From Goodreads.com: Like most of humanity, Wade Watts escapes his grim surroundings by spending his waking hours jacked into the OASIS, a sprawling virtual utopia that lets you be anything you want to be, a place where you can live and play and fall in love on any of ten thousand planets.
And like most of humanity, Wade dreams of being the one to discover the ultimate lottery ticket that lies concealed within this virtual world. For somewhere inside this giant networked playground, OASIS creator James Halliday has hidden a series of fiendish puzzles that will yield massive fortune–and remarkable power–to whoever can unlock them.
For years, millions have struggled fruitlessly to attain this prize, knowing only that Halliday’s riddles are based in the pop culture he loved–that of the late twentieth century. And for years, millions have found in this quest another means of escape, retreating into happy, obsessive study of Halliday’s icons. Like many of his contemporaries, Wade is as comfortable debating the finer points of John Hughes’s oeuvre, playing Pac-Man, or reciting Devo lyrics as he is scrounging power to run his OASIS rig.
And then Wade stumbles upon the first puzzle.
Suddenly the whole world is watching, and thousands of competitors join the hunt–among them certain powerful players who are willing to commit very real murder to beat Wade to this prize. Now the only way for Wade to survive and preserve everything he knows is to win. But to do so, he may have to leave behind his oh-so-perfect virtual existence and face up to life–and love–in the real world he’s always been so desperate to escape.
A world at stake.
A quest for the ultimate prize.
Are you ready?
Why I Chose It: A friend recommended it to me!
Have you ever noticed that it’s harder to blog about the books that you love than it is for the books that you didn’t? I don’t actually know how to write this review because I know if I’m not careful I’m going to fangirl all over the place. I just want to rant about all the wonderful things and scream and jump up and down and throw the book in your face so that you’ll read it. Because, oh my gosh, gasp, sigh, it was…perfect.
I think I’m really attracted to this book because Cline nailed what it is to be a video game player, especially MMOs, and how people get attached to this alternative world. The OASIS has become daily lives for these people – they go to school, they work, they shop, they relax all within the platform. They have to stop really only to eat and sleep. Cline really explores what this daily live is like for Wade – how happy he is within the OASIS, how unhappy he is in real life. But what gets me is Cline’s careful articulation of what it is to have friends in OASIS. Wade has friends that he hangs out with and jokes around with, and yes, confides with. But at the same time they don’t really know who Wade is. They’re friends with his avatar, and only know what he chooses to tell them. There is a feeling of loneliness, but also of relief, because even if online friends are only half friends, at least Wade has them. I absolutely loved this character. He has just the right mix of self-consciousness, confidence, intelligence, honesty and doubts. He’s one of the realest characters I’ve read in a really long time.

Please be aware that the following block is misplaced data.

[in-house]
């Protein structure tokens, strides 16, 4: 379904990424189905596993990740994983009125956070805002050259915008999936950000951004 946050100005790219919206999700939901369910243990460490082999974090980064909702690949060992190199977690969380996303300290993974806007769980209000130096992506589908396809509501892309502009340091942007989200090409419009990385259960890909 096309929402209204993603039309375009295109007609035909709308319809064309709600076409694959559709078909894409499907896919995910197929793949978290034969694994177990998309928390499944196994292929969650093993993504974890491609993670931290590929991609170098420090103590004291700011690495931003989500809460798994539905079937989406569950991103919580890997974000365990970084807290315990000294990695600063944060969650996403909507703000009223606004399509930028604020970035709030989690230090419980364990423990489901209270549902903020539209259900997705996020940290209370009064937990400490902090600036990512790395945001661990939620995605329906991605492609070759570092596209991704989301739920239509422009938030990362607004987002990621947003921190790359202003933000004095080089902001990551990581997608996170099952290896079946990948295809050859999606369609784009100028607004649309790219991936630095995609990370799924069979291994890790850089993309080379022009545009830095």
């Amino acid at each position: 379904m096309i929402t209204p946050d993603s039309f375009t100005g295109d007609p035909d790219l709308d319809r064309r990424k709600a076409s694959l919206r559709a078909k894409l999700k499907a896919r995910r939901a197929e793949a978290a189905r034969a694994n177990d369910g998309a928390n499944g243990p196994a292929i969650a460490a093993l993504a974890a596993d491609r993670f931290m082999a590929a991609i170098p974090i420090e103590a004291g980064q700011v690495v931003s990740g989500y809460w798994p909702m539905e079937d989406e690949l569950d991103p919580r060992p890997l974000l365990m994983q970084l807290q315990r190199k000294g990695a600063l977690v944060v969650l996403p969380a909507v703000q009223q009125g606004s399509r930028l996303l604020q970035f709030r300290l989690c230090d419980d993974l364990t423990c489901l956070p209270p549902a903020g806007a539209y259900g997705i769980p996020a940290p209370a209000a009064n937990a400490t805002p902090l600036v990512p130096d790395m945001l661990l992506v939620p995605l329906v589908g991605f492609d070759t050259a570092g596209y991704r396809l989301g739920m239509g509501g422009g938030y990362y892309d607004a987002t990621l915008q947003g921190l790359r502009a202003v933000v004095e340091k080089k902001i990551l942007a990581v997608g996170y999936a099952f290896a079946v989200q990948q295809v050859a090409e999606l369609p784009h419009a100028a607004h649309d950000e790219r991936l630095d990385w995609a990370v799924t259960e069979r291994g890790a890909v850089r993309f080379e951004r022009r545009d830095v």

As for the amount of information the Cline has included in the book – holy crap. The competitors are searching for clues within pop culture, so they’ve practically memorized this time period. It seems like every video game, book, movie, band, etc from the 80’s has been mentioned in this book. There was so much stuff that I had never even heard of that I literally wanted to just start making a list of everything mentioned so that I could go look it up to play it/watch it/read it. It got to the point that when something was mentioned that I knew, I wanted to be like, “Ooh I know that one!!” But it was perfect. If there really was a fortune and if there really were clues hidden within pop culture, people really would research and memorize everything they could. Wade was a walking encyclopedia, but I also loved that he admitted his downfalls. He didn’t have everything memorized (though he could look most things up pretty fast!) But he also encountered video games that he hadn’t played in a long time, movies he’d only watched once, etc. I thought it was pretty realistic that he knew some stuff by heart, and other stuff only in passing.
Then we have the search for the fortune itself. Competitors can only find it through puzzles that Halliday left behind. These were awesome. There were riddles and abstract puzzles that had to be decyphered. There were video games that had to be played to perfection. Movies that had to be recited line by line. There were also a ton of different stages that Wade had to go through. I thought they were not only creative, that they were very entertaining to read about. It was like the ultimate adventure game, but in a novel.
Finally, not only is all of this going on in the game, but Cline has also focused on what’s going on to Wade – the real Wade, in the real world. This is an equally interesting world in which there is also a ton of action – because once he becomes famous in OASIS, people start hunting for him in reality. Cline balances both worlds perfectly, and I was definitely engaged in both of them.
So. If you haven’t figured it out by now, I thought this book was amazing. Excellent writing, excellent concept, excellent characters. It is literally the best book I’ve read in a really really long time. I can’t wait to read it again!
Rating: 5 / 5
P.S. Ernest Cline also wrote the movie “Fanboys,” and that was also perfection. That is all.